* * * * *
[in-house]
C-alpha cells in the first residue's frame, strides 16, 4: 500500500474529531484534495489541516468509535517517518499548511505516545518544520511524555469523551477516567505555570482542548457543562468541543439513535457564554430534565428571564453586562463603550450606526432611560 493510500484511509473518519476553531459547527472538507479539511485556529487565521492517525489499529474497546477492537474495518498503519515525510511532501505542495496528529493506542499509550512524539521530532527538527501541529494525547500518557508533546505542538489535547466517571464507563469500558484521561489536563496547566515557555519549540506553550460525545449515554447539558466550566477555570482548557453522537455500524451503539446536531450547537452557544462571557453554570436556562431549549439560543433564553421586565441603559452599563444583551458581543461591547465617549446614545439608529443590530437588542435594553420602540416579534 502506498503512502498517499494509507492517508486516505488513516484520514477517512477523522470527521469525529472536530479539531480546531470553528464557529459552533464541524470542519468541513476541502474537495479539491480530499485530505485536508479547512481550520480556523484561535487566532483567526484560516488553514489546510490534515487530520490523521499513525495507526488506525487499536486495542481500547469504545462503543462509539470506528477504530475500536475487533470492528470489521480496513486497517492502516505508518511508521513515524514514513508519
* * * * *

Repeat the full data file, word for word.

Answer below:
[in-house]
C-alpha cells in the first residue's frame, strides 16, 4: 500500500474529531484534495489541516468509535517517518499548511505516545518544520511524555469523551477516567505555570482542548457543562468541543439513535457564554430534565428571564453586562463603550450606526432611560 493510500484511509473518519476553531459547527472538507479539511485556529487565521492517525489499529474497546477492537474495518498503519515525510511532501505542495496528529493506542499509550512524539521530532527538527501541529494525547500518557508533546505542538489535547466517571464507563469500558484521561489536563496547566515557555519549540506553550460525545449515554447539558466550566477555570482548557453522537455500524451503539446536531450547537452557544462571557453554570436556562431549549439560543433564553421586565441603559452599563444583551458581543461591547465617549446614545439608529443590530437588542435594553420602540416579534 502506498503512502498517499494509507492517508486516505488513516484520514477517512477523522470527521469525529472536530479539531480546531470553528464557529459552533464541524470542519468541513476541502474537495479539491480530499485530505485536508479547512481550520480556523484561535487566532483567526484560516488553514489546510490534515487530520490523521499513525495507526488506525487499536486495542481500547469504545462503543462509539470506528477504530475500536475487533470492528470489521480496513486497517492502516505508518511508521513515524514514513508519